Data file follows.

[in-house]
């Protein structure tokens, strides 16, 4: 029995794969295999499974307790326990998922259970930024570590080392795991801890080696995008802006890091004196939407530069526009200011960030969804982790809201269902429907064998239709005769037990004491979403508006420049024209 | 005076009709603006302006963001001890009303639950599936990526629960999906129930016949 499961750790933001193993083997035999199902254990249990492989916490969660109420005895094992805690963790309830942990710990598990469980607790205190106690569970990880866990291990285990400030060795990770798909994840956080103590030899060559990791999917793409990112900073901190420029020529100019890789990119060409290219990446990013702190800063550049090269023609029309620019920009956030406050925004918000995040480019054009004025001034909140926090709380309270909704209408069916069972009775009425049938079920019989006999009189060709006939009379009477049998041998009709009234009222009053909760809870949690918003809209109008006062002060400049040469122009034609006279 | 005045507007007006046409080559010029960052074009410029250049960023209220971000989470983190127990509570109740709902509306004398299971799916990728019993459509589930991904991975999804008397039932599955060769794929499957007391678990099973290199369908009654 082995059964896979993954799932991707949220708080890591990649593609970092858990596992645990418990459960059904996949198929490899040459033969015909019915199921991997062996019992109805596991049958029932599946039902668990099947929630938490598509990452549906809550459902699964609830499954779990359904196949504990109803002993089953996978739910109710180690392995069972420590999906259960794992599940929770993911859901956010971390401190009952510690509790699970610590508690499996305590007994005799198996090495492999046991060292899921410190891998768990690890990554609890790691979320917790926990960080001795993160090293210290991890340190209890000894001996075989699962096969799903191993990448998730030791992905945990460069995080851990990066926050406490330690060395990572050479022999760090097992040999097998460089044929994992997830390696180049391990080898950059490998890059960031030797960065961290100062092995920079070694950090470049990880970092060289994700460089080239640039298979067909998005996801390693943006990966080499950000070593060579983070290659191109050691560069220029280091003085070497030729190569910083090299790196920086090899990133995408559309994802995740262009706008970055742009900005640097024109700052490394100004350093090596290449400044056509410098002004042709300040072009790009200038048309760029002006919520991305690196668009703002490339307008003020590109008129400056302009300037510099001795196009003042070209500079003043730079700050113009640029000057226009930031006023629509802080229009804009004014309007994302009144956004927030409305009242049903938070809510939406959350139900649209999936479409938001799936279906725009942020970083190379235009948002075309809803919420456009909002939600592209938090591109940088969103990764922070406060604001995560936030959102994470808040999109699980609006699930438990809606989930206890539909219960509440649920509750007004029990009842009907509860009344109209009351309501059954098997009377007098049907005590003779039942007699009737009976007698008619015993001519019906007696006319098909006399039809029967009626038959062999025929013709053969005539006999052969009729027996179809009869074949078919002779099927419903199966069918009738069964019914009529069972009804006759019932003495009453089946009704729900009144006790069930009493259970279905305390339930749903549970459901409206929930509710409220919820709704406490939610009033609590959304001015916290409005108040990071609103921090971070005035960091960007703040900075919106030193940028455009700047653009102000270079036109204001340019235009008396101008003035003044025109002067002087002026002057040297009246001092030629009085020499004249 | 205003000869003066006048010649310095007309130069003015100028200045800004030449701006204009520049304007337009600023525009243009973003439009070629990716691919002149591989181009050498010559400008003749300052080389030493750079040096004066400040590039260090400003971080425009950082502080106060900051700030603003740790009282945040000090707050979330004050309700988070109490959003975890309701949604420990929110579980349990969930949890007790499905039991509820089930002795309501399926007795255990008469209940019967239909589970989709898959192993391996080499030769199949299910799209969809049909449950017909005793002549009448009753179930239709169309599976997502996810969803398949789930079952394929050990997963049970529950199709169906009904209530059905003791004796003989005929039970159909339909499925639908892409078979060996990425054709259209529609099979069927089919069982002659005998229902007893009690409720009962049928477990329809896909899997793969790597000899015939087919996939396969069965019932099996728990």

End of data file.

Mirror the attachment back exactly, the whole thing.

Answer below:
[in-house]
């Protein structure tokens, strides 16, 4: 029995794969295999499974307790326990998922259970930024570590080392795991801890080696995008802006890091004196939407530069526009200011960030969804982790809201269902429907064998239709005769037990004491979403508006420049024209 | 005076009709603006302006963001001890009303639950599936990526629960999906129930016949 499961750790933001193993083997035999199902254990249990492989916490969660109420005895094992805690963790309830942990710990598990469980607790205190106690569970990880866990291990285990400030060795990770798909994840956080103590030899060559990791999917793409990112900073901190420029020529100019890789990119060409290219990446990013702190800063550049090269023609029309620019920009956030406050925004918000995040480019054009004025001034909140926090709380309270909704209408069916069972009775009425049938079920019989006999009189060709006939009379009477049998041998009709009234009222009053909760809870949690918003809209109008006062002060400049040469122009034609006279 | 005045507007007006046409080559010029960052074009410029250049960023209220971000989470983190127990509570109740709902509306004398299971799916990728019993459509589930991904991975999804008397039932599955060769794929499957007391678990099973290199369908009654 082995059964896979993954799932991707949220708080890591990649593609970092858990596992645990418990459960059904996949198929490899040459033969015909019915199921991997062996019992109805596991049958029932599946039902668990099947929630938490598509990452549906809550459902699964609830499954779990359904196949504990109803002993089953996978739910109710180690392995069972420590999906259960794992599940929770993911859901956010971390401190009952510690509790699970610590508690499996305590007994005799198996090495492999046991060292899921410190891998768990690890990554609890790691979320917790926990960080001795993160090293210290991890340190209890000894001996075989699962096969799903191993990448998730030791992905945990460069995080851990990066926050406490330690060395990572050479022999760090097992040999097998460089044929994992997830390696180049391990080898950059490998890059960031030797960065961290100062092995920079070694950090470049990880970092060289994700460089080239640039298979067909998005996801390693943006990966080499950000070593060579983070290659191109050691560069220029280091003085070497030729190569910083090299790196920086090899990133995408559309994802995740262009706008970055742009900005640097024109700052490394100004350093090596290449400044056509410098002004042709300040072009790009200038048309760029002006919520991305690196668009703002490339307008003020590109008129400056302009300037510099001795196009003042070209500079003043730079700050113009640029000057226009930031006023629509802080229009804009004014309007994302009144956004927030409305009242049903938070809510939406959350139900649209999936479409938001799936279906725009942020970083190379235009948002075309809803919420456009909002939600592209938090591109940088969103990764922070406060604001995560936030959102994470808040999109699980609006699930438990809606989930206890539909219960509440649920509750007004029990009842009907509860009344109209009351309501059954098997009377007098049907005590003779039942007699009737009976007698008619015993001519019906007696006319098909006399039809029967009626038959062999025929013709053969005539006999052969009729027996179809009869074949078919002779099927419903199966069918009738069964019914009529069972009804006759019932003495009453089946009704729900009144006790069930009493259970279905305390339930749903549970459901409206929930509710409220919820709704406490939610009033609590959304001015916290409005108040990071609103921090971070005035960091960007703040900075919106030193940028455009700047653009102000270079036109204001340019235009008396101008003035003044025109002067002087002026002057040297009246001092030629009085020499004249 | 205003000869003066006048010649310095007309130069003015100028200045800004030449701006204009520049304007337009600023525009243009973003439009070629990716691919002149591989181009050498010559400008003749300052080389030493750079040096004066400040590039260090400003971080425009950082502080106060900051700030603003740790009282945040000090707050979330004050309700988070109490959003975890309701949604420990929110579980349990969930949890007790499905039991509820089930002795309501399926007795255990008469209940019967239909589970989709898959192993391996080499030769199949299910799209969809049909449950017909005793002549009448009753179930239709169309599976997502996810969803398949789930079952394929050990997963049970529950199709169906009904209530059905003791004796003989005929039970159909339909499925639908892409078979060996990425054709259209529609099979069927089919069982002659005998229902007893009690409720009962049928477990329809896909899997793969790597000899015939087919996939396969069965019932099996728990």